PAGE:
For Immediate Release: Oct. 30, 2019
Dallas ISD fourth-graders remain steady in national assessment of student progress
DALLAS — Performance in math and reading by fourth-graders in the Dallas Independent School District remained steady in the 2019 National Assessment of Educational Progress (NAEP), also known as The Nation’s Report Card.
Results for fourth-grade math showed that Dallas ISD students are at pace compared to other large city public schools included in the assessment and moved closer to students in large cities in reading. While Dallas ISD fourth-graders remained steady in the NAEP results, they have been trending higher on STAAR results.
Performance among Hispanic, African-American and English-language learners in fourth-grade remained steady in both reading and math. Students who qualify for free and reduced lunch in fourth grade also saw steady results. Dallas ISD is one of the Trial Urban District Assessment cities that participate in the NAEP every two years.
Another highlight of the 2019 NAEP for Dallas is the performance of English-Language learners, who did better than the average of English-language learners in large cities and national public schools in all grades and subjects.
“The results in fourth grade and the upward trend in STAAR results in both math and reading are encouraging,” said Dallas ISD Superintendent Michael Hinojosa. “The NAEP results provide a deeper look at areas for improvement.”
STAAR results for eighth-grade reading and math have also trended upward; however, NAEP results for the eighth grade declined in both areas. Large cities included in the assessment also saw a decline in reading, a trend that was highlighted in the NAEP release. In math, Dallas eighth-graders saw a four-point decline compared to the 2017 assessment and increased the gap with large cities.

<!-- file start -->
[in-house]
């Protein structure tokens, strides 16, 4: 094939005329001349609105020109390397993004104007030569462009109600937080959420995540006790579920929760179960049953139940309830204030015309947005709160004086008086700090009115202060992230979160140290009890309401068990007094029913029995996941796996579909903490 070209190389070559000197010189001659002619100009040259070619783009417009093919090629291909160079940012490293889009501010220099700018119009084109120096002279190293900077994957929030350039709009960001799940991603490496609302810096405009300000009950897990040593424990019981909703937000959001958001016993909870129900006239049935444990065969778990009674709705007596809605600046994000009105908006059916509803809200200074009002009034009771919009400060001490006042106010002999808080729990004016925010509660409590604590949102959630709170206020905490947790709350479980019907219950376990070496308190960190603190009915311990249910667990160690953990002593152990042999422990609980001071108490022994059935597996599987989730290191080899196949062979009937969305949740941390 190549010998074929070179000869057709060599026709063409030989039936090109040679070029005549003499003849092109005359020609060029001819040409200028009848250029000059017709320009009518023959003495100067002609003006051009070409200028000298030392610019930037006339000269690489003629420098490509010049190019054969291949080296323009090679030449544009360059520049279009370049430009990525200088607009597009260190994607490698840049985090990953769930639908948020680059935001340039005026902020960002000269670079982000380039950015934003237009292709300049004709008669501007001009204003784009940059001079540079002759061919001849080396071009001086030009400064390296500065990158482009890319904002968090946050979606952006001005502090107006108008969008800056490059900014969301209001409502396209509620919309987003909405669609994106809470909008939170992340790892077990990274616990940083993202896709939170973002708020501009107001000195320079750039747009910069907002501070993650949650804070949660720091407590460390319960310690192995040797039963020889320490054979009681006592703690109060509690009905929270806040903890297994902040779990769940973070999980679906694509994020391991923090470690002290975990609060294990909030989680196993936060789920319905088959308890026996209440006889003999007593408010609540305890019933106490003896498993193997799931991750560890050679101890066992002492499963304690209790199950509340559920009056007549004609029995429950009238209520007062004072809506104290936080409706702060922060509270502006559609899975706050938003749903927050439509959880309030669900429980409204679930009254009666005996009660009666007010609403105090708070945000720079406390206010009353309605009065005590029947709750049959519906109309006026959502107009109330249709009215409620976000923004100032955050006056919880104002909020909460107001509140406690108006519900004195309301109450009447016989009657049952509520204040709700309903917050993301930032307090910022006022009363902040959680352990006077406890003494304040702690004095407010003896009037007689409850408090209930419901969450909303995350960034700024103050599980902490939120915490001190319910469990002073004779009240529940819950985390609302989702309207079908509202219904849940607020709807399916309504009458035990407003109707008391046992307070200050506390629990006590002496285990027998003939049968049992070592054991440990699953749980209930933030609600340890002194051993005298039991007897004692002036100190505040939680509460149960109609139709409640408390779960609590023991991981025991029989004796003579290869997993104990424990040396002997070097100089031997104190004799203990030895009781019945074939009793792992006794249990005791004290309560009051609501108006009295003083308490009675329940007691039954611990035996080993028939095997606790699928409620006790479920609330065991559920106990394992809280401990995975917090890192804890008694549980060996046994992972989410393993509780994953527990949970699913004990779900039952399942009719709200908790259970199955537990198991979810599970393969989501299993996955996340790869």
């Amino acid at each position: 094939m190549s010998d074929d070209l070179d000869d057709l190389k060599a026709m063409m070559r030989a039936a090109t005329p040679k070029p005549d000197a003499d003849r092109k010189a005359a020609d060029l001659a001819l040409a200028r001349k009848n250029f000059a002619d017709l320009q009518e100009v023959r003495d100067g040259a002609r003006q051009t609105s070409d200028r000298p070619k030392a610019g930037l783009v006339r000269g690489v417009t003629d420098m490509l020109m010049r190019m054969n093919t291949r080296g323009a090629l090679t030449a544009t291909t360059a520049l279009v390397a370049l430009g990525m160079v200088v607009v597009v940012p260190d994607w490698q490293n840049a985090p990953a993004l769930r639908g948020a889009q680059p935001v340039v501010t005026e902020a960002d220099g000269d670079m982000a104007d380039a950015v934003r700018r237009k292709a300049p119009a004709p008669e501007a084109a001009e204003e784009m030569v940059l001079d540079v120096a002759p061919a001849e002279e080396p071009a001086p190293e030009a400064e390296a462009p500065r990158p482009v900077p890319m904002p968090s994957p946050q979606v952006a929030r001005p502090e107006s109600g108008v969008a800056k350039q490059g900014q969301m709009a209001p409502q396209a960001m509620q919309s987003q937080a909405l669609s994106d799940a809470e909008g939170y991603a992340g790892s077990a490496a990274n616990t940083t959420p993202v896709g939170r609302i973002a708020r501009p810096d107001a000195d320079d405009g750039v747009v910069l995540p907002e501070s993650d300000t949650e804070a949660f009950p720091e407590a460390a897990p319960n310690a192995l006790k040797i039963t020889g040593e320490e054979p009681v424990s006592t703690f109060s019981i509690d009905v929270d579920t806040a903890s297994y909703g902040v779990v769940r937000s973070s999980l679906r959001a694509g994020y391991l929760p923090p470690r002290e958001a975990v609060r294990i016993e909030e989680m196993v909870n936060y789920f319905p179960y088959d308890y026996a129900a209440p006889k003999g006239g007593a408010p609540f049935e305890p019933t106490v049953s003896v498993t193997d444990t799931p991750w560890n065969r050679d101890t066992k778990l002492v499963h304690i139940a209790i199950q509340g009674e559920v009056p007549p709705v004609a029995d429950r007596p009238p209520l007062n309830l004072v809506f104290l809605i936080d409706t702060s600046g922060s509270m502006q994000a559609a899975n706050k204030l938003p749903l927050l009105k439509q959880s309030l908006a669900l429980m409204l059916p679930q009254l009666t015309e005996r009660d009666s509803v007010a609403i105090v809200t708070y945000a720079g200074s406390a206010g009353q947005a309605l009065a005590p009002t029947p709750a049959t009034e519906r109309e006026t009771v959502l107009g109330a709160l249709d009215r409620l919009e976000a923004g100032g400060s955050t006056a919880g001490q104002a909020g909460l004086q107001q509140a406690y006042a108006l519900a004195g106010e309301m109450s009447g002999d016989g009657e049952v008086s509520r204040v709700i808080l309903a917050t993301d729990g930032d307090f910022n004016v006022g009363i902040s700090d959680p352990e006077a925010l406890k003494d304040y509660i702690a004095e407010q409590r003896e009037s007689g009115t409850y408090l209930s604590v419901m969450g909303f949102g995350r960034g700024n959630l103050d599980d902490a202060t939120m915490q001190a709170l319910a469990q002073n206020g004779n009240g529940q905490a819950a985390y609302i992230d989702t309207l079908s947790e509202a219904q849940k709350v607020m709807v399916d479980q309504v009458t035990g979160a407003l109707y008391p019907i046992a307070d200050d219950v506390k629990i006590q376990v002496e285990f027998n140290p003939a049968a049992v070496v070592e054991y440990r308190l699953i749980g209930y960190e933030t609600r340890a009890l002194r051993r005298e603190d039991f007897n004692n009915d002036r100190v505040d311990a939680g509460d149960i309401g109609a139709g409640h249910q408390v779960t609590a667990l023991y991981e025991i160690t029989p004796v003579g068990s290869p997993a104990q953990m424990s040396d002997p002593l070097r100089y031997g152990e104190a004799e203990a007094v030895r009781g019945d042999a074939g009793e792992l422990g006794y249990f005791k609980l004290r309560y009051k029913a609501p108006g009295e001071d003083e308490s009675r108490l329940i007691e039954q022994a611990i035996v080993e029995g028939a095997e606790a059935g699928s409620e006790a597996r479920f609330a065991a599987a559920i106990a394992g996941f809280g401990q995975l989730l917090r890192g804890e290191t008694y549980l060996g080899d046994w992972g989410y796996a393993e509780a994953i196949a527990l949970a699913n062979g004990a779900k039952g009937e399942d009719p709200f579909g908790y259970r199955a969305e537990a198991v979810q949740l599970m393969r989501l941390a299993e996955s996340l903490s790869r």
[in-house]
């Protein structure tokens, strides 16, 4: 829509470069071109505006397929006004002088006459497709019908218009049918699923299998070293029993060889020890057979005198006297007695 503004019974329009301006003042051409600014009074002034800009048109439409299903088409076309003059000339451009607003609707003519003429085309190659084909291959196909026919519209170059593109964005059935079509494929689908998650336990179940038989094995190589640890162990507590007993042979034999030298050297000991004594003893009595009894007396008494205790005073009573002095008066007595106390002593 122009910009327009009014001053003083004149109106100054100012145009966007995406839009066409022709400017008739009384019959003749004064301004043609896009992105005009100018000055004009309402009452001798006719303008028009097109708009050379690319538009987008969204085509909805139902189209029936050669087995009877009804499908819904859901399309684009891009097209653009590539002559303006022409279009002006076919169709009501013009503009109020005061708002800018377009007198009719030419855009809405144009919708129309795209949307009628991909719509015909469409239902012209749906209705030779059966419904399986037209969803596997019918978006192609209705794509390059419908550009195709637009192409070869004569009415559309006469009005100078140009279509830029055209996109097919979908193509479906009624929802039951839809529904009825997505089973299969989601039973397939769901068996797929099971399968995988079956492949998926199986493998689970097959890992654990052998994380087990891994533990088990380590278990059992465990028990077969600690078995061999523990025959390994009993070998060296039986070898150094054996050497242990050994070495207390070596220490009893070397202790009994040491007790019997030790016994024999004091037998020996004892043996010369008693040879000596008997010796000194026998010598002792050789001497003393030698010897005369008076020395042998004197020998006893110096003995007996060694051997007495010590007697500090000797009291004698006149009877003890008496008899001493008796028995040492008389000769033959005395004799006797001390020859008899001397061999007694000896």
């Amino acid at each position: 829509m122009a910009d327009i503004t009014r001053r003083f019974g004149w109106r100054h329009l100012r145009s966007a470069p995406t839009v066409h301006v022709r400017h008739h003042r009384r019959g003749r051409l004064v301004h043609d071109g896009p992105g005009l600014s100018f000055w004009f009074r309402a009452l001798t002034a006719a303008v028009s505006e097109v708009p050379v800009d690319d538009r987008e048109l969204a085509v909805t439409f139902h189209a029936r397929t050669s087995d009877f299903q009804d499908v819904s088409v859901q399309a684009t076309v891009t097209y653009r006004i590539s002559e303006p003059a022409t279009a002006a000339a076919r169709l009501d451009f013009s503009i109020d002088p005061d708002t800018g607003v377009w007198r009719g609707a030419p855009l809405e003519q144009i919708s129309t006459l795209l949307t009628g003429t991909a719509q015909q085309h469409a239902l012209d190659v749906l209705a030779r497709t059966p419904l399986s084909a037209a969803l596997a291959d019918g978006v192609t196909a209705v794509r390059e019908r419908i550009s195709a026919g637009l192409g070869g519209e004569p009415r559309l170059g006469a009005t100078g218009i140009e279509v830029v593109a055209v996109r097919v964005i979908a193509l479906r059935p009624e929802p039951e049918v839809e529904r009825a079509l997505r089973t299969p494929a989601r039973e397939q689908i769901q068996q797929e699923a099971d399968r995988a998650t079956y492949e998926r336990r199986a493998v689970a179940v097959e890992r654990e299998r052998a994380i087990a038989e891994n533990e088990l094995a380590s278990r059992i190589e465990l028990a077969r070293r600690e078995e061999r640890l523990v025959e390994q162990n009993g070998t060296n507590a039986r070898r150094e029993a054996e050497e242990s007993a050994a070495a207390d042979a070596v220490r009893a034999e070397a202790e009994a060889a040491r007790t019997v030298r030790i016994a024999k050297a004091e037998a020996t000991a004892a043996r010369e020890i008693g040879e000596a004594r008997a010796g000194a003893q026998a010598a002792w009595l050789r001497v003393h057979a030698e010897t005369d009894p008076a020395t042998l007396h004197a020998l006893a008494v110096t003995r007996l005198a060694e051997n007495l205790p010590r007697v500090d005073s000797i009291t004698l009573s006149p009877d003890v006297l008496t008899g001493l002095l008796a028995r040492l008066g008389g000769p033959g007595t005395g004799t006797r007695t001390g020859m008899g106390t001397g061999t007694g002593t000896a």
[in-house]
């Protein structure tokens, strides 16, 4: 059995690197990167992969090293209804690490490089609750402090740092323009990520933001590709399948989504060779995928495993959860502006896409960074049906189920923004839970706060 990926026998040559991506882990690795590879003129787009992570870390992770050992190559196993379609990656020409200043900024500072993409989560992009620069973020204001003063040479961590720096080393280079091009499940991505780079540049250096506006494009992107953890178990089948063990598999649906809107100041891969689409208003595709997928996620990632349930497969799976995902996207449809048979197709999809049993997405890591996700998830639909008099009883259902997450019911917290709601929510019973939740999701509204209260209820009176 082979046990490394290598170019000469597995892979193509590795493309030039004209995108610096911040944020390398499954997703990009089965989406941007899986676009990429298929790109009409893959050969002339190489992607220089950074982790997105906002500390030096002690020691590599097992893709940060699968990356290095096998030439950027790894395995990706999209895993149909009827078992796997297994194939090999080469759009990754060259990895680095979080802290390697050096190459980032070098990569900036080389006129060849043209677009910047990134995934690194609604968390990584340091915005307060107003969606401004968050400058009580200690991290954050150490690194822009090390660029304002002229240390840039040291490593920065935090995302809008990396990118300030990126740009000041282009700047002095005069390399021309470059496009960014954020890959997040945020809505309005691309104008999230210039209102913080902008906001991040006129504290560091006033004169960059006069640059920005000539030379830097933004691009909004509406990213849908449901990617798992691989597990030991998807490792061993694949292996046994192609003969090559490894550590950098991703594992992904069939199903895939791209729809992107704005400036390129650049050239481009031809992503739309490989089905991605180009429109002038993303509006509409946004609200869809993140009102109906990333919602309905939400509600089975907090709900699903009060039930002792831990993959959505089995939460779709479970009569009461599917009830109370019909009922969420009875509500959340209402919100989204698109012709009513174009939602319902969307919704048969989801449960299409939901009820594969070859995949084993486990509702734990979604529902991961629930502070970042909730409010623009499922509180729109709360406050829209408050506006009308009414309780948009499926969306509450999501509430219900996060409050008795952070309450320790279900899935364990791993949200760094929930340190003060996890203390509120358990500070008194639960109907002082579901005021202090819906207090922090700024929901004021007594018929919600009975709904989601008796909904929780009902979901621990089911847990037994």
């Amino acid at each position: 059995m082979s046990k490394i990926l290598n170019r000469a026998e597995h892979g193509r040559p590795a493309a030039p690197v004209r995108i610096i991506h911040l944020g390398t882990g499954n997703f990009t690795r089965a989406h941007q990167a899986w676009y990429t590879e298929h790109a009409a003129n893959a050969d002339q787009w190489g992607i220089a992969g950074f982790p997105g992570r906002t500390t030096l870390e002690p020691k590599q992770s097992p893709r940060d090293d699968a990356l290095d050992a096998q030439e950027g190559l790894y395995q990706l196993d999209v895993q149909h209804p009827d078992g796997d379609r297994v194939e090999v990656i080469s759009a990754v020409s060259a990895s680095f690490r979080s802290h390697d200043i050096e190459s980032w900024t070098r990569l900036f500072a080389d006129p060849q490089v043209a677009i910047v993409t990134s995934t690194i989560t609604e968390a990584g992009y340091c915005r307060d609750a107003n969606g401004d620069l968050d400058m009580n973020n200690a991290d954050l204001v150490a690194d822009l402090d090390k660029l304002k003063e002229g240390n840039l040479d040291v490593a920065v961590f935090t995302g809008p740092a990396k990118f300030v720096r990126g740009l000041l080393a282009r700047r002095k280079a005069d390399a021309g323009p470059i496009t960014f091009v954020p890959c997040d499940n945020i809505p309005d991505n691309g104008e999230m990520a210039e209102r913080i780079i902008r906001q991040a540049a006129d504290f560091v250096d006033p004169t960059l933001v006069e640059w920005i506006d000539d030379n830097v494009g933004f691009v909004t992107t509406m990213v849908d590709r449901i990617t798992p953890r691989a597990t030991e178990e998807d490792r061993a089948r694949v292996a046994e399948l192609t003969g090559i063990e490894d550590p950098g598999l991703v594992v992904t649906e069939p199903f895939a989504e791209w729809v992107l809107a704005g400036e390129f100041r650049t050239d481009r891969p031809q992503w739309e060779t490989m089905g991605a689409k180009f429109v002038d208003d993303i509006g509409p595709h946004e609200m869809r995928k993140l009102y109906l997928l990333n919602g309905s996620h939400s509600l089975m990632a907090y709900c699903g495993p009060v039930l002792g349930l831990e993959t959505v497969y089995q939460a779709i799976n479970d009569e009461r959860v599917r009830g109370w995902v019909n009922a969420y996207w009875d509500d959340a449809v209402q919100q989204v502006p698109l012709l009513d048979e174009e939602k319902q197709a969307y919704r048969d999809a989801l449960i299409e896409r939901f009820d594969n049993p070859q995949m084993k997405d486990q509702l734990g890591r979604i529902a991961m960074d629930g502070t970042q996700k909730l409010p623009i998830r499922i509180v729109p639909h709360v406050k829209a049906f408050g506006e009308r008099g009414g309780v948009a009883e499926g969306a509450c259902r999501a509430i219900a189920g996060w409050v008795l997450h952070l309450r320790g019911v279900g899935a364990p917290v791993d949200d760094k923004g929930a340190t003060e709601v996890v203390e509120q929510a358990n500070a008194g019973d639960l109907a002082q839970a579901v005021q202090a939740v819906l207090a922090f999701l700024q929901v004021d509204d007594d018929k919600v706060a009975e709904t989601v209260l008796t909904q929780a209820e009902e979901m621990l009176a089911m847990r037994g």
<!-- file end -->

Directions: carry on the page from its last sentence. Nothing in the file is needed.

NAEP results have led the National Center of Educational Statistics to identify a possible misalignment in the assessment compared to state standards and will issue adjusted scores for TUDAs in the states examined after the initial assessment reports were released. Texas was not included among the states analyzed in the study. The adjustments add up to five points to the results of districts included in the study. Similar upward adjustments are anticipated for Dallas ISD fourth- and eighth-grade math and reading results when the alignment between NAEP frameworks and Texas standards is analyzed.
“In the latest round of National Assessments of Educational Progress, Dallas showed continued improvement in fourth-grade reading and mathematics,” said Michael Casserly, executive director of the Council of the Great City Schools, based in Washington, D.C. “Like the rest of the nation, Dallas struggled or showed slippage in reading performance at the eighth grade, but there is also every reason to think that the national assessment is testing skills that are different from the Texas state test.”
“Dallas continues to be one of the shining stars across the country in terms of overall academic improvement and a district that other big cities look to for lessons,” Casserly added.